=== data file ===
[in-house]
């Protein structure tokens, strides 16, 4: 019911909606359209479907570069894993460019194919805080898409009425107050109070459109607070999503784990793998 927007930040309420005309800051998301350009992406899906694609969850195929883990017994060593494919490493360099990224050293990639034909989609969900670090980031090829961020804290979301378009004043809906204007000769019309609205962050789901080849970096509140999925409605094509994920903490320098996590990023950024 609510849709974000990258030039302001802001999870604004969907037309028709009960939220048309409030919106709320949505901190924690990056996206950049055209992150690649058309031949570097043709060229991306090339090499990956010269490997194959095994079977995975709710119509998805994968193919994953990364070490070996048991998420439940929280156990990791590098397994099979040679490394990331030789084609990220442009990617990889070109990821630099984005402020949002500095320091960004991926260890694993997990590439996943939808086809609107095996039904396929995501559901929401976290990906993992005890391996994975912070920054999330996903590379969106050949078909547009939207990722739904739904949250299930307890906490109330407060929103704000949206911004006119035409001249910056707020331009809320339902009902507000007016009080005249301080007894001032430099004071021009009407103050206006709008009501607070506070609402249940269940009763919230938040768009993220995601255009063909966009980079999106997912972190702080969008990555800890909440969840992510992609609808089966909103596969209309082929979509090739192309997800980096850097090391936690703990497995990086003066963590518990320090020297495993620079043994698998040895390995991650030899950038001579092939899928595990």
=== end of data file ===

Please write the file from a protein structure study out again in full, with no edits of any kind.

[in-house]
């Protein structure tokens, strides 16, 4: 019911909606359209479907570069894993460019194919805080898409009425107050109070459109607070999503784990793998 927007930040309420005309800051998301350009992406899906694609969850195929883990017994060593494919490493360099990224050293990639034909989609969900670090980031090829961020804290979301378009004043809906204007000769019309609205962050789901080849970096509140999925409605094509994920903490320098996590990023950024 609510849709974000990258030039302001802001999870604004969907037309028709009960939220048309409030919106709320949505901190924690990056996206950049055209992150690649058309031949570097043709060229991306090339090499990956010269490997194959095994079977995975709710119509998805994968193919994953990364070490070996048991998420439940929280156990990791590098397994099979040679490394990331030789084609990220442009990617990889070109990821630099984005402020949002500095320091960004991926260890694993997990590439996943939808086809609107095996039904396929995501559901929401976290990906993992005890391996994975912070920054999330996903590379969106050949078909547009939207990722739904739904949250299930307890906490109330407060929103704000949206911004006119035409001249910056707020331009809320339902009902507000007016009080005249301080007894001032430099004071021009009407103050206006709008009501607070506070609402249940269940009763919230938040768009993220995601255009063909966009980079999106997912972190702080969008990555800890909440969840992510992609609808089966909103596969209309082929979509090739192309997800980096850097090391936690703990497995990086003066963590518990320090020297495993620079043994698998040895390995991650030899950038001579092939899928595990």